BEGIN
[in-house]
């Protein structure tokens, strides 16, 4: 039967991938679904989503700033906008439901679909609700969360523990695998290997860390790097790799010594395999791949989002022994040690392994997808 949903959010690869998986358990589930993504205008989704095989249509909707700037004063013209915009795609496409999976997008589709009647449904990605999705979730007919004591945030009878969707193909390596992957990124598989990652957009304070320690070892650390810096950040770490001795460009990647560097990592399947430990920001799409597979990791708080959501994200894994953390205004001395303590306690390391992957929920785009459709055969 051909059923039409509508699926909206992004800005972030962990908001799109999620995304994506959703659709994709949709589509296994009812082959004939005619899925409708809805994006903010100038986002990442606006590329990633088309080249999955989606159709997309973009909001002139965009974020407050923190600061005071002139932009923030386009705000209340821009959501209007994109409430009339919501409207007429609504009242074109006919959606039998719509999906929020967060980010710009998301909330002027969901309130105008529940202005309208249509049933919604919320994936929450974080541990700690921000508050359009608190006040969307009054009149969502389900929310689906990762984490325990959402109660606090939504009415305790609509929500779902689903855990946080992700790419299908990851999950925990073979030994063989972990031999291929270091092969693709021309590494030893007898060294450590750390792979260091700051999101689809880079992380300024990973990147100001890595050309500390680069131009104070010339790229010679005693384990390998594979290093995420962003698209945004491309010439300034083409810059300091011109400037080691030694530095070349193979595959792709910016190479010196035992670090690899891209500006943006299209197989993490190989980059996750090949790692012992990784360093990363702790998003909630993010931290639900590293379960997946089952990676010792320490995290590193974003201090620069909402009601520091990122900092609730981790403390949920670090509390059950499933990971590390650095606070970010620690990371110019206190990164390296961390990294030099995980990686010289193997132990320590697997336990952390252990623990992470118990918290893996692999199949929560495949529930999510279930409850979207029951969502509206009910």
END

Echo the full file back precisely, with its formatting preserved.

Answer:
[in-house]
């Protein structure tokens, strides 16, 4: 039967991938679904989503700033906008439901679909609700969360523990695998290997860390790097790799010594395999791949989002022994040690392994997808 949903959010690869998986358990589930993504205008989704095989249509909707700037004063013209915009795609496409999976997008589709009647449904990605999705979730007919004591945030009878969707193909390596992957990124598989990652957009304070320690070892650390810096950040770490001795460009990647560097990592399947430990920001799409597979990791708080959501994200894994953390205004001395303590306690390391992957929920785009459709055969 051909059923039409509508699926909206992004800005972030962990908001799109999620995304994506959703659709994709949709589509296994009812082959004939005619899925409708809805994006903010100038986002990442606006590329990633088309080249999955989606159709997309973009909001002139965009974020407050923190600061005071002139932009923030386009705000209340821009959501209007994109409430009339919501409207007429609504009242074109006919959606039998719509999906929020967060980010710009998301909330002027969901309130105008529940202005309208249509049933919604919320994936929450974080541990700690921000508050359009608190006040969307009054009149969502389900929310689906990762984490325990959402109660606090939504009415305790609509929500779902689903855990946080992700790419299908990851999950925990073979030994063989972990031999291929270091092969693709021309590494030893007898060294450590750390792979260091700051999101689809880079992380300024990973990147100001890595050309500390680069131009104070010339790229010679005693384990390998594979290093995420962003698209945004491309010439300034083409810059300091011109400037080691030694530095070349193979595959792709910016190479010196035992670090690899891209500006943006299209197989993490190989980059996750090949790692012992990784360093990363702790998003909630993010931290639900590293379960997946089952990676010792320490995290590193974003201090620069909402009601520091990122900092609730981790403390949920670090509390059950499933990971590390650095606070970010620690990371110019206190990164390296961390990294030099995980990686010289193997132990320590697997336990952390252990623990992470118990918290893996692999199949929560495949529930999510279930409850979207029951969502509206009910």